Gietkka, the cradle
Katso englanninkielistä välilehteä.
Sisällysluettelo: Asuminen, työkalut, vaatetus yms.
Dát ii leat vel davvisámegillii
Gietkka, the cradle
The gietkka is a piece of handicraft Duodji used and adapted for people on the move. Its basic material is Scots pine, aspen or spruce. It is not common to use birch for cradle making, but birch cradles can also be found in areas where there are lots of birches big enough for this purpose. The gietkka was already known in the time of Tacitus (98AD), who wrote about people living in the northern areas that put their children into skin cradles. Scholars like Scheffeus (17th century), Leem (18th century), Drake (19th century), Itkonen (20th century) and others have written about gietkka. The cradles have different shapes. Two sizes of cradle have existed: one for the newly born and one for the older baby. When one is to determine the origin of a gietkka one must look at the shape and the way it is decorated. The Eastern Saami gietkka is shallow, the northeast cradle shape is evenly curved and from Guovdageaidnu/Kautokeino and westwards the tip of the gietkka is turned up. The Julev Saami cradle shape is more pointed and the tip of the South Saami gietkka is even more pointed. The way of decorating is linked to economic means and the way of decorating the Saami costumes. The woven ribbons tell if child is a girl or a boy and from which area the cradle belongs. Šielat/Amulets of silver are often fastened to the gietkka and they serve as protection, preventing the child from being exchanged with another child belonging to the people of the "underworld". People still make cradles today, but the gietkka is not used as much as before. Today specialising within handicraft makes it possible to order your gietkka from the cradle maker.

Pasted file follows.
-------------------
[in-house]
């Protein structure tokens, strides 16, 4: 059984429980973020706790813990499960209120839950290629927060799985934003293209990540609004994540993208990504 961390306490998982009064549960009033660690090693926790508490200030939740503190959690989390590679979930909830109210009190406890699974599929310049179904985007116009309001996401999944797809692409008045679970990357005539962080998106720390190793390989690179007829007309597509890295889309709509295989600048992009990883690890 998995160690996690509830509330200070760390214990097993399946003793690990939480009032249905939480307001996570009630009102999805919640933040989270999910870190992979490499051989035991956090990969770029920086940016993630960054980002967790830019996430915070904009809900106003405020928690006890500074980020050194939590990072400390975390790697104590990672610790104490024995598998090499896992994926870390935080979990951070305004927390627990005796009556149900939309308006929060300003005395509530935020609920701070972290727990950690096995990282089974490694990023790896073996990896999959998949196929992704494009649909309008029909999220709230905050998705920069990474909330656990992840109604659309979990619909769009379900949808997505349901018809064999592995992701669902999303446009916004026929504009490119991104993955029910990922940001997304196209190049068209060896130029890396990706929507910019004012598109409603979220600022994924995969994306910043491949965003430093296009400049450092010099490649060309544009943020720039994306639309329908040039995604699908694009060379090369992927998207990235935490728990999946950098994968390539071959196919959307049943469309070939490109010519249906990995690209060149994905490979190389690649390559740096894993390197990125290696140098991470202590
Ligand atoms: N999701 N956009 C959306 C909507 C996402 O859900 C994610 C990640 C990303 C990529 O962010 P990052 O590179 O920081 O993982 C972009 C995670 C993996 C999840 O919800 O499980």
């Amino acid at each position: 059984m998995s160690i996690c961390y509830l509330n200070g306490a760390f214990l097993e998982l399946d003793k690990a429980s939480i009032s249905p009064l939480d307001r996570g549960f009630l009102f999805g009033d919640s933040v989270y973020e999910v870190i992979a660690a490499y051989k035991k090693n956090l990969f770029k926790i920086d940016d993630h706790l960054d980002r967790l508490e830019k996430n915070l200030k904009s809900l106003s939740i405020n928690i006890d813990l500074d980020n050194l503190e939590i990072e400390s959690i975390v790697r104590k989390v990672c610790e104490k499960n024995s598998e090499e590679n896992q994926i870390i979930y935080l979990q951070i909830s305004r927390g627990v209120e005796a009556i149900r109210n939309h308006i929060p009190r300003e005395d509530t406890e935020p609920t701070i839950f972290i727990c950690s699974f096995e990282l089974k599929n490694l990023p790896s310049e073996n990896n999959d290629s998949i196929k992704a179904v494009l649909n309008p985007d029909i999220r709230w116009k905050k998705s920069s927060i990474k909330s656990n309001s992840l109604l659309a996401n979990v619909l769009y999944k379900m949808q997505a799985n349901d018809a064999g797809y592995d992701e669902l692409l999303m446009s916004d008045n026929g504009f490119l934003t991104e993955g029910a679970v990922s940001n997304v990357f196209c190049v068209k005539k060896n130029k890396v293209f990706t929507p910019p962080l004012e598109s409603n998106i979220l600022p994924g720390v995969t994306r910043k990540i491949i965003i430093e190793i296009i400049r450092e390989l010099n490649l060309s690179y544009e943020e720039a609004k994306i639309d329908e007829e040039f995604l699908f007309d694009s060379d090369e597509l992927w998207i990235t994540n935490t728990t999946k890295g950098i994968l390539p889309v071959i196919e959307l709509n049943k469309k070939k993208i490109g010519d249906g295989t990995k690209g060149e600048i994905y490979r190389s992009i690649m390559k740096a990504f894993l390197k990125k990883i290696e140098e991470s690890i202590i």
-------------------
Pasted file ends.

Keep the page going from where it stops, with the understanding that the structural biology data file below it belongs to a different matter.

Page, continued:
About the etymology of the word gietkka.
Table of contents: Living and household, clothing etc.
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